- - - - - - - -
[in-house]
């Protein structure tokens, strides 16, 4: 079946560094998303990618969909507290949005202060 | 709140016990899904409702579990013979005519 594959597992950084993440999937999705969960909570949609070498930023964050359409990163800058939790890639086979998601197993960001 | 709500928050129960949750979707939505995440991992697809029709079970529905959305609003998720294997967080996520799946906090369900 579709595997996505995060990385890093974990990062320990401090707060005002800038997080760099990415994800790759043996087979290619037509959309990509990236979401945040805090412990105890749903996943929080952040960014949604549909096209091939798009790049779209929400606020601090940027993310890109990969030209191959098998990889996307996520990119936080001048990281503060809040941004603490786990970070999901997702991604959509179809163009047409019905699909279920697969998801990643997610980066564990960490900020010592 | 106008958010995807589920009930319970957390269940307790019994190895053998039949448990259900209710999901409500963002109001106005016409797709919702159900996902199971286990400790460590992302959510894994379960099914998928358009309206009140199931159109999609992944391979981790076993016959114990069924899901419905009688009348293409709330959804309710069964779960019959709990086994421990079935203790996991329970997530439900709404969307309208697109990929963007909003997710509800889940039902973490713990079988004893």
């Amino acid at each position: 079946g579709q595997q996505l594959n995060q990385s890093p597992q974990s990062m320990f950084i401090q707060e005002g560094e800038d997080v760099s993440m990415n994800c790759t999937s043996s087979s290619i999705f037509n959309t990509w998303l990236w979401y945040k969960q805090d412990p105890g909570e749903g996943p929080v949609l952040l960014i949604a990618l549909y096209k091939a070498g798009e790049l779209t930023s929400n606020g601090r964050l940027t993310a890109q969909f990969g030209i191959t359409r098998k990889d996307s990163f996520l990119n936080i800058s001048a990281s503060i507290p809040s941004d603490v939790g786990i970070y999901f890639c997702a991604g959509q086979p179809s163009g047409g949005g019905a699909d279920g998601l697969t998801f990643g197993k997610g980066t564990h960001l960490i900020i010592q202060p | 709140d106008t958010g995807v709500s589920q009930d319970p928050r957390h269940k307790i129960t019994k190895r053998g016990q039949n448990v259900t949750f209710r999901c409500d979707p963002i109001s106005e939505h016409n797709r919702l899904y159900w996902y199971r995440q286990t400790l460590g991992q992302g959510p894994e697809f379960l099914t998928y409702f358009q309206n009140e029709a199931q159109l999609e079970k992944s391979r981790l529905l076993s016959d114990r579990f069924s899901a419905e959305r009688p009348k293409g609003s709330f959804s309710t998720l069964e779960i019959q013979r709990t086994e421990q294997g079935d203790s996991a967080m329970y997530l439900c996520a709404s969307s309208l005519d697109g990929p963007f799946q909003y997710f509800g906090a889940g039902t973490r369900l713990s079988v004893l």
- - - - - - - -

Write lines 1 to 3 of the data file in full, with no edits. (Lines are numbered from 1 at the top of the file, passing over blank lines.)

[in-house]
């Protein structure tokens, strides 16, 4: 079946560094998303990618969909507290949005202060 | 709140016990899904409702579990013979005519 594959597992950084993440999937999705969960909570949609070498930023964050359409990163800058939790890639086979998601197993960001 | 709500928050129960949750979707939505995440991992697809029709079970529905959305609003998720294997967080996520799946906090369900 579709595997996505995060990385890093974990990062320990401090707060005002800038997080760099990415994800790759043996087979290619037509959309990509990236979401945040805090412990105890749903996943929080952040960014949604549909096209091939798009790049779209929400606020601090940027993310890109990969030209191959098998990889996307996520990119936080001048990281503060809040941004603490786990970070999901997702991604959509179809163009047409019905699909279920697969998801990643997610980066564990960490900020010592 | 106008958010995807589920009930319970957390269940307790019994190895053998039949448990259900209710999901409500963002109001106005016409797709919702159900996902199971286990400790460590992302959510894994379960099914998928358009309206009140199931159109999609992944391979981790076993016959114990069924899901419905009688009348293409709330959804309710069964779960019959709990086994421990079935203790996991329970997530439900709404969307309208697109990929963007909003997710509800889940039902973490713990079988004893």
């Amino acid at each position: 079946g579709q595997q996505l594959n995060q990385s890093p597992q974990s990062m320990f950084i401090q707060e005002g560094e800038d997080v760099s993440m990415n994800c790759t999937s043996s087979s290619i999705f037509n959309t990509w998303l990236w979401y945040k969960q805090d412990p105890g909570e749903g996943p929080v949609l952040l960014i949604a990618l549909y096209k091939a070498g798009e790049l779209t930023s929400n606020g601090r964050l940027t993310a890109q969909f990969g030209i191959t359409r098998k990889d996307s990163f996520l990119n936080i800058s001048a990281s503060i507290p809040s941004d603490v939790g786990i970070y999901f890639c997702a991604g959509q086979p179809s163009g047409g949005g019905a699909d279920g998601l697969t998801f990643g197993k997610g980066t564990h960001l960490i900020i010592q202060p | 709140d106008t958010g995807v709500s589920q009930d319970p928050r957390h269940k307790i129960t019994k190895r053998g016990q039949n448990v259900t949750f209710r999901c409500d979707p963002i109001s106005e939505h016409n797709r919702l899904y159900w996902y199971r995440q286990t400790l460590g991992q992302g959510p894994e697809f379960l099914t998928y409702f358009q309206n009140e029709a199931q159109l999609e079970k992944s391979r981790l529905l076993s016959d114990r579990f069924s899901a419905e959305r009688p009348k293409g609003s709330f959804s309710t998720l069964e779960i019959q013979r709990t086994e421990q294997g079935d203790s996991a967080m329970y997530l439900c996520a709404s969307s309208l005519d697109g990929p963007f799946q909003y997710f509800g906090a889940g039902t973490r369900l713990s079988v004893l």